Who would lead the Tories into a snap election?

30 March 2019

9:09 PM

30 March 2019

9:09 PM

After Theresa May’s deal was defeated in the House of Commons for a third time, there’s heightened speculation that we could now be heading for a snap election. With the Withdrawal Agreement defeated by 58 votes, even if No. 10 tries to put it to another vote it’s hard to see how May would manage the numbers. This is why talk has turned to an early election. In the immediate aftermath of that result, both Jeremy Corbyn and the SNP’s Ian Blackford called for one. Meanwhile, Theresa May gave the biggest hint yet that she could go for one – ‘I fear we are reaching the limits of this process in this House’.

If MPs fail to get behind May’s plan, they could use the indicative votes next week to push for a softer Brexit in the form of a Norway style model or a permanent customs union. There are plenty of Conservative MPs who faced with the choice would rather go to the polls than break their Brexit manifesto commitments. This week, Coffee House understands a letter has been doing the rounds among Tory MPs which aims to remind Theresa May of their red lines and why a long extension – that would include MEP elections – would be intolerable. It’s been signed by half the Conservative party according to one MP and the list includes ministers (those who make up the Brexiteer pizza club). One figure involved with it worries that the red lines in the letter mean that those who sign it are edging closer to backing a snap poll as the only way out of the deadlock.

So, who would lead the Tories into an early election? Theresa May this week promised to resign before the second half of the negotiations if her deal passed – but she said nothing about leaving if it didn’t. As I write in this week’s Spectator, if there is a general election this year, Tories are adamant that May won’t lead them into it. ‘There is a strong sense that she shouldn’t lead us into an election anytime, anywhere, any place,’ explains a member of government. There’s talk of fast-tracking the Tory leadership procedure, finishing the hustings in the space of a week. Under current rules, the membership would then pick between the final two — but time constraints might see MPs decide or the 124,000 members consulted in an online ballot.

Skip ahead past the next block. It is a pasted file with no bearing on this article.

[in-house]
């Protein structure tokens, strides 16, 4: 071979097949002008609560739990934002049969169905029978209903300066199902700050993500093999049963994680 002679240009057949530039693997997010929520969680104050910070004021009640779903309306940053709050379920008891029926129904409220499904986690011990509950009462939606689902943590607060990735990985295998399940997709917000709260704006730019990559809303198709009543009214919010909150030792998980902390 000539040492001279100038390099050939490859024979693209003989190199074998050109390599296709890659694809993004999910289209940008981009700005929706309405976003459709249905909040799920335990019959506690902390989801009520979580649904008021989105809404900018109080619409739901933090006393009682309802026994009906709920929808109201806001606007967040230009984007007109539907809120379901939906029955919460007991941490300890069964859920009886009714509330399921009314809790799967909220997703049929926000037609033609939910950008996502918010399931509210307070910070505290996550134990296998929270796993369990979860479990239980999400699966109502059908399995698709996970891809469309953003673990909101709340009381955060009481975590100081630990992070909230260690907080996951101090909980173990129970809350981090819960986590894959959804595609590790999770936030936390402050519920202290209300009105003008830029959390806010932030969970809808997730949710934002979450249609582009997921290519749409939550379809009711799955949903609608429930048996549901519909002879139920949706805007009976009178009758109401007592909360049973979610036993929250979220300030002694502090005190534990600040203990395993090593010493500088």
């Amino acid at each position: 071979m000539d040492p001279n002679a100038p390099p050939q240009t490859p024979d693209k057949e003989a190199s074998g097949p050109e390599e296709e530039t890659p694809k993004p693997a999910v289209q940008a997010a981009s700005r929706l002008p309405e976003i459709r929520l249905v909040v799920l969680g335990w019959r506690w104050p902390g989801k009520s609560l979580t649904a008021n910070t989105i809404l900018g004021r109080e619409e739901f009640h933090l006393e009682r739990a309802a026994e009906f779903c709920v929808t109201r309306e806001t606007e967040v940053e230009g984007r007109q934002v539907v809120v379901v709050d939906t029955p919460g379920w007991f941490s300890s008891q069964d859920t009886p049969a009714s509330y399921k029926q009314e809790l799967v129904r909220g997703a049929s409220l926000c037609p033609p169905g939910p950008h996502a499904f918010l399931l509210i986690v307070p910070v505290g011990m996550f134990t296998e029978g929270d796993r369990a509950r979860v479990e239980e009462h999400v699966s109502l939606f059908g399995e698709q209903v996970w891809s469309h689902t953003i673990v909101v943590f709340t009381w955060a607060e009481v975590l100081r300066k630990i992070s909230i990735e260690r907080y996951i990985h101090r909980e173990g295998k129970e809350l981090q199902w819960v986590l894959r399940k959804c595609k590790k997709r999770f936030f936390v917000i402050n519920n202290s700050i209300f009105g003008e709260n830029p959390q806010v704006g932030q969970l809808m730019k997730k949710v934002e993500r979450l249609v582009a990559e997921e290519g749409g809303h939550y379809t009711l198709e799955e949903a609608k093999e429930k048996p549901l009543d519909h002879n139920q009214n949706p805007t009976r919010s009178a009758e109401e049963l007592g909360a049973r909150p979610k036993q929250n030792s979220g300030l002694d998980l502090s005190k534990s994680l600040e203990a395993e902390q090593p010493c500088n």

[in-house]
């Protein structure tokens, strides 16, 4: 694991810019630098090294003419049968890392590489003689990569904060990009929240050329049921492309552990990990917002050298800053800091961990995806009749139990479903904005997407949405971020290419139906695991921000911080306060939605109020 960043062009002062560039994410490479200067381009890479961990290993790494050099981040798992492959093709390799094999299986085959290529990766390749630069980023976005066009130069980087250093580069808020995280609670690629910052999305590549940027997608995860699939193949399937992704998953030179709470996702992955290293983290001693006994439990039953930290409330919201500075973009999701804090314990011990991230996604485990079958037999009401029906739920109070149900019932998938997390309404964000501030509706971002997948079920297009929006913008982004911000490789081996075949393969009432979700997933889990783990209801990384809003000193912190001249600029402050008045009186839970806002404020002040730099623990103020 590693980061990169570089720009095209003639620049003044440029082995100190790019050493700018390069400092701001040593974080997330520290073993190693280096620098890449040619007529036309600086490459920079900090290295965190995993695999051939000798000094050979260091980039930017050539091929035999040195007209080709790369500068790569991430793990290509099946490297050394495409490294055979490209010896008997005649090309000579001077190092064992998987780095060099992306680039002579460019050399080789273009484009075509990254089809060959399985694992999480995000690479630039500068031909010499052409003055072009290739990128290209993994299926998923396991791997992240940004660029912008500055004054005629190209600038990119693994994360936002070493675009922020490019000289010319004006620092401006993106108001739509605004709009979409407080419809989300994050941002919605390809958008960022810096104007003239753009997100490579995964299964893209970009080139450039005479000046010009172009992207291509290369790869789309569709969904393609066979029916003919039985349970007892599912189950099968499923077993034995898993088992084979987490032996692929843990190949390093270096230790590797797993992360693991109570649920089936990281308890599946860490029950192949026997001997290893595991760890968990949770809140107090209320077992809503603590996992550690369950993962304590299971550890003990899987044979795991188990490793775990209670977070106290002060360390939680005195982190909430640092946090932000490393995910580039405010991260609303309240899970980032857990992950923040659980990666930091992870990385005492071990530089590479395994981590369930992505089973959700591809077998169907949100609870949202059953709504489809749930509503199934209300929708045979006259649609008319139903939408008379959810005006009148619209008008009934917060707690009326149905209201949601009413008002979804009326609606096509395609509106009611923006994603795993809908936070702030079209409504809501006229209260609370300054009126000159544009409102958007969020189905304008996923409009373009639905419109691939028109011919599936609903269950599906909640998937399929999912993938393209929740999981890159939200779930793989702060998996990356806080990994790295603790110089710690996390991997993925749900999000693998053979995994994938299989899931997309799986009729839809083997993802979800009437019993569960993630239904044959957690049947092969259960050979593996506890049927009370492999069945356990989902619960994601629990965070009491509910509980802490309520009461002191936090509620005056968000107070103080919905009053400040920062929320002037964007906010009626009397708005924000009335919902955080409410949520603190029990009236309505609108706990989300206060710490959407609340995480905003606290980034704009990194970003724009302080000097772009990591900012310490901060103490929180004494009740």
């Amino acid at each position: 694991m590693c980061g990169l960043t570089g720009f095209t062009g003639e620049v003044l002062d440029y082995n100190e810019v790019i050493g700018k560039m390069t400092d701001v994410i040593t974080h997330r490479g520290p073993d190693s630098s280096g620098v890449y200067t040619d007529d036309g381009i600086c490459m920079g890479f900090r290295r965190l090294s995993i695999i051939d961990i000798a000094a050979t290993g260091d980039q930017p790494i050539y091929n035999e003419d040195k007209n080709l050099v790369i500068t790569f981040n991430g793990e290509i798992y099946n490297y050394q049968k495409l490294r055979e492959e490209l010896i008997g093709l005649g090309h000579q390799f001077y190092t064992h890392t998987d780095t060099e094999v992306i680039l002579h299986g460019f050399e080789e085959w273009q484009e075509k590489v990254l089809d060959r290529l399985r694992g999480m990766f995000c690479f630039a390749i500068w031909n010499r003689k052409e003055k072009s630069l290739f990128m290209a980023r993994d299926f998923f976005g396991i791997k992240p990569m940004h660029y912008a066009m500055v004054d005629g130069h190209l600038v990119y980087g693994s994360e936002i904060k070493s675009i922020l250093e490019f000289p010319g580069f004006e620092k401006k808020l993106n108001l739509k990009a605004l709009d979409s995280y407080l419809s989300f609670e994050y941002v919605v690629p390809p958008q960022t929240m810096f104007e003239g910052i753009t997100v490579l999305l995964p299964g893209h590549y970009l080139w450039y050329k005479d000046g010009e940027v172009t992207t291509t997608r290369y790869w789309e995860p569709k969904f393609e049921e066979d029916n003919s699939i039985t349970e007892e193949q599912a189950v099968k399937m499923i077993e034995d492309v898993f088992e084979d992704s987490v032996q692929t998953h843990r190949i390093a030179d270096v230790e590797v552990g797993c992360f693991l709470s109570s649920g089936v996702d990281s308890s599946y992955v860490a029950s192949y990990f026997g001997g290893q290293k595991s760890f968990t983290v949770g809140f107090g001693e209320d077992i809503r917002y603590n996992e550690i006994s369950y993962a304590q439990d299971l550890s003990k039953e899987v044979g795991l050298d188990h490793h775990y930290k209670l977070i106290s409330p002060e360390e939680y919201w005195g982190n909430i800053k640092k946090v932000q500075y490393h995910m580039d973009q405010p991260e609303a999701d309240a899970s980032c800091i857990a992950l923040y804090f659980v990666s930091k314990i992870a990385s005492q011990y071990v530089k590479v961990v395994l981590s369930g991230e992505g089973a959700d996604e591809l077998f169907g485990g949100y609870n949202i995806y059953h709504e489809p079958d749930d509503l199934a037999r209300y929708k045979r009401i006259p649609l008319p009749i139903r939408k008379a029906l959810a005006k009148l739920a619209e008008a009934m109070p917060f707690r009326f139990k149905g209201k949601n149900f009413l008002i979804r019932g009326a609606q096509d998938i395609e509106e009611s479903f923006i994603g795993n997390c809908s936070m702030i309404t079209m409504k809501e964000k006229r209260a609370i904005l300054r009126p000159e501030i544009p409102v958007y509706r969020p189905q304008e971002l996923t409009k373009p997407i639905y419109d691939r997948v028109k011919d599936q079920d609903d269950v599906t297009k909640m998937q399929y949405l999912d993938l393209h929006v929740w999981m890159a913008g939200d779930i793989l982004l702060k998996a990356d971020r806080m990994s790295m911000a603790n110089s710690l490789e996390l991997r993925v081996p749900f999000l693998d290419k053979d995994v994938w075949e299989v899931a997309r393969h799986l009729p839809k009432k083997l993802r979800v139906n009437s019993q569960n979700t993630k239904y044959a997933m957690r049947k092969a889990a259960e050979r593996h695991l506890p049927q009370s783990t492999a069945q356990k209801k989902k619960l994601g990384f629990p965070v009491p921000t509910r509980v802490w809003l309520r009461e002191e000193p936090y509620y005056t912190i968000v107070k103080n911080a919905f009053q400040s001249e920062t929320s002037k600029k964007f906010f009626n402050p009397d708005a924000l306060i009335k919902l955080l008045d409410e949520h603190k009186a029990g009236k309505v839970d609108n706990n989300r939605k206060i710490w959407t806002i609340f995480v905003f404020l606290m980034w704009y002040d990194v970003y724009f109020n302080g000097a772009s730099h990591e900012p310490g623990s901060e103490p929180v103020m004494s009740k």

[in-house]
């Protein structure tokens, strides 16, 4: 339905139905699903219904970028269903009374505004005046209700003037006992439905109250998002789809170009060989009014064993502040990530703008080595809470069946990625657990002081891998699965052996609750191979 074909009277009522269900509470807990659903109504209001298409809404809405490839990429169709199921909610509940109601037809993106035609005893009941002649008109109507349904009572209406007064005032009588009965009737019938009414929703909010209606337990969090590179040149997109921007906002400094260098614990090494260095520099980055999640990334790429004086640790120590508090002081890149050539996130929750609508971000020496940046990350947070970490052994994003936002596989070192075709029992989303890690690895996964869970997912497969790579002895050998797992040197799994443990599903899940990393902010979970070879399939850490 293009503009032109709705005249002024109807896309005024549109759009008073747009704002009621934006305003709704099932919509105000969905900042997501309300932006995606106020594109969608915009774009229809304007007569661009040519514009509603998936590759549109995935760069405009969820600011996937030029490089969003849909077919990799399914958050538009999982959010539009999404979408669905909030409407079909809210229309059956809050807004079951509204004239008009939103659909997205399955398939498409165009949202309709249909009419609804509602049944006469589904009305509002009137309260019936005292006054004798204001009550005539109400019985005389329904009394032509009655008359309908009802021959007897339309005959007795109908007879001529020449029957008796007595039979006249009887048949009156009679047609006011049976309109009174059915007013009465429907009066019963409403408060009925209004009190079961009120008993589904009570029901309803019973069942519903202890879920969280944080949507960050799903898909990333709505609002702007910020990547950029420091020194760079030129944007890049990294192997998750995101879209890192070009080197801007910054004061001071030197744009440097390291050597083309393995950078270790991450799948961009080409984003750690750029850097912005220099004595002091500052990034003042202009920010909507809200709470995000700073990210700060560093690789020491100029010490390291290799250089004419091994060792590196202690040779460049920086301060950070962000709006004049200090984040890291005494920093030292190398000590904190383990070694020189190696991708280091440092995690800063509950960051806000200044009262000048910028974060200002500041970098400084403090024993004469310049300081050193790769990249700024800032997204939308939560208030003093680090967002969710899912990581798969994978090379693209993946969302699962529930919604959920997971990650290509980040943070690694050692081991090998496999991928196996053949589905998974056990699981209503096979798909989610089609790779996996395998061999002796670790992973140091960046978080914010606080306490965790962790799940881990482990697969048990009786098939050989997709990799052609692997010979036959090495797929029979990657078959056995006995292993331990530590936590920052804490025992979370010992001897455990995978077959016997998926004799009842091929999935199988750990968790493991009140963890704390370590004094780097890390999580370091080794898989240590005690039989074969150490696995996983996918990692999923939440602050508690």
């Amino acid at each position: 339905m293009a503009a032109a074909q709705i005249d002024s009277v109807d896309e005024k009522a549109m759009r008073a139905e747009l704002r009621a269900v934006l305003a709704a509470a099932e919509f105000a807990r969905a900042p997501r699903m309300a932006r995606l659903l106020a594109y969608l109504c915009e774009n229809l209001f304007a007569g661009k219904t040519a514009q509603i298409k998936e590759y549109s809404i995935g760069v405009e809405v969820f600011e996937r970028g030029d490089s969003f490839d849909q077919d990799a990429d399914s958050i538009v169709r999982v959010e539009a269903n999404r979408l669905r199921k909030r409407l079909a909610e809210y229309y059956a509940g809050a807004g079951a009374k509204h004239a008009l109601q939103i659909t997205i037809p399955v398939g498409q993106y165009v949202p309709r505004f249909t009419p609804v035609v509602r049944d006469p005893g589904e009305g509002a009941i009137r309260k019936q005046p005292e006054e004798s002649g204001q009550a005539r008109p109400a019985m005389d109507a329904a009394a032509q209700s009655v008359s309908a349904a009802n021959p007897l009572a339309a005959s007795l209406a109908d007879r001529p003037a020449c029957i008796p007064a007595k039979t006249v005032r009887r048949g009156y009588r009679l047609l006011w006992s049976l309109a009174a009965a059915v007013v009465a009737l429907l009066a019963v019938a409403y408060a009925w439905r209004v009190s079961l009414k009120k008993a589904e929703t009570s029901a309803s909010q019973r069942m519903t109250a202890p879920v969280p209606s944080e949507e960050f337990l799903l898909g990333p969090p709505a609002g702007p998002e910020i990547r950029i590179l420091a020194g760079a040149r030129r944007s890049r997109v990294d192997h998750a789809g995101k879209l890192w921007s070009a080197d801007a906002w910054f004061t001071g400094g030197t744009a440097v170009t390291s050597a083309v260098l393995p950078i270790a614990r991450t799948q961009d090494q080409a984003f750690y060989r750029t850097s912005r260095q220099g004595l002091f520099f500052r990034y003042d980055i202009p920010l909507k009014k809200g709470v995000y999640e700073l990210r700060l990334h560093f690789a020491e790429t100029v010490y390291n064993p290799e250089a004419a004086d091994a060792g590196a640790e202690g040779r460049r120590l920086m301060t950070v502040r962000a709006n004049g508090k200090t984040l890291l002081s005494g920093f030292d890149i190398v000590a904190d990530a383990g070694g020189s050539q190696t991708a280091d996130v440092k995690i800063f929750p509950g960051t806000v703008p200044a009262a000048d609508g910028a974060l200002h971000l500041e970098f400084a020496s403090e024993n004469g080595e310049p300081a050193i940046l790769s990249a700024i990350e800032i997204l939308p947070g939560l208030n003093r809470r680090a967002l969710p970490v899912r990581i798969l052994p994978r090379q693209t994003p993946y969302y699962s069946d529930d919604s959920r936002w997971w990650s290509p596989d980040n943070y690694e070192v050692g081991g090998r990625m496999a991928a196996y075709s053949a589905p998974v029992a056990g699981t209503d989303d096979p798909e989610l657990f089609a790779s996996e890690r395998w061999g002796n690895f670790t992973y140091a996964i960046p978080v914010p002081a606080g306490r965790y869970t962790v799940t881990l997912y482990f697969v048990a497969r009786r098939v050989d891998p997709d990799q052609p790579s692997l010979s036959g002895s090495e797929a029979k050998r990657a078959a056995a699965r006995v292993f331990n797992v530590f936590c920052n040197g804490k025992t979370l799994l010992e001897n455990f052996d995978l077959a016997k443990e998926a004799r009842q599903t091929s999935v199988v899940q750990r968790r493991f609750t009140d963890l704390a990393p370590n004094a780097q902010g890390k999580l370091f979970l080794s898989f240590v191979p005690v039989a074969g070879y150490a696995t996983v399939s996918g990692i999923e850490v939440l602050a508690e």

There would be plenty of candidates to get through. Half the cabinet are expected to try their luck, while a cluster of less experienced candidates will argue there’s a clear case for a fresh face moving the party on to a new chapter. They might run not to win but to secure a promotion — although even this is a gamble. ‘Less than ten votes is more of a humiliation than a career boost,’ warns one MP.

Sajid Javid is seen as a frontrunner. Promoted to Home Secretary in the wake of the Windrush scandal, he had been seen as the favourite thanks to his Thatcherite principles and backstory as the son of a Pakistani bus driver. However, his star is now waning — his decision to revoke Isis bride Shamima Begum’s citizenship dismissed by many colleagues as leadership manoeuvring and an example of tone-deaf politics.

Jeremy Hunt has been putting in the hours and recently spoke to Iain Duncan Smith’s social justice caucus of Tory MPs. They heard about his driving desire to help the poorest in society, and his past charity work. But he voted Remain, which may damage his chances. Dominic Raab, a committed Brexiteer, is viewed as having the most advanced campaign. MPs report being approached by his foot soldiers for one-on-one meetings. The pitch? As a true Brexiteer and fresh face, Raab is the change the party needs.

Raab’s efforts mean that fellow Brexiteer Boris Johnson is falling behind. Johnson is a hit with the Tory grassroots, but he has done little to ingratiate himself with fellow MPs in recent months and is seldom seen in the parliament bars. ‘He hasn’t made an effort to get to know the 2015/17 intake — which is crucial,’ says one MP. (They now constitute almost a third of the parliamentary party.)

Both Raab and Johnson loathe May’s deal, so there is space in the market for a pragmatic Brexiteer who can pose as a unifier. Allies of Andrea Leadsom suggest this could be her pitch; others point to Michael Gove, who is enjoying a renaissance after a string of barnstorming appearances at the despatch box.

With a range of Tories threatening to quit the party if an arch-Brexiteer takes over, running mates will also matter. Amber Rudd, who voted Remain but has said the next leader should be a Brexiteer, is seen as a potential kingmaker who could bring votes with her. She is close to Johnson and Gove. Allies suggest a ‘BAmber’ (Boris/Amber) ticket would be a formidable force.

If a snap election really is on the cards, the winning candidate is likely to be someone with a lot of experience rather than a fresh face.

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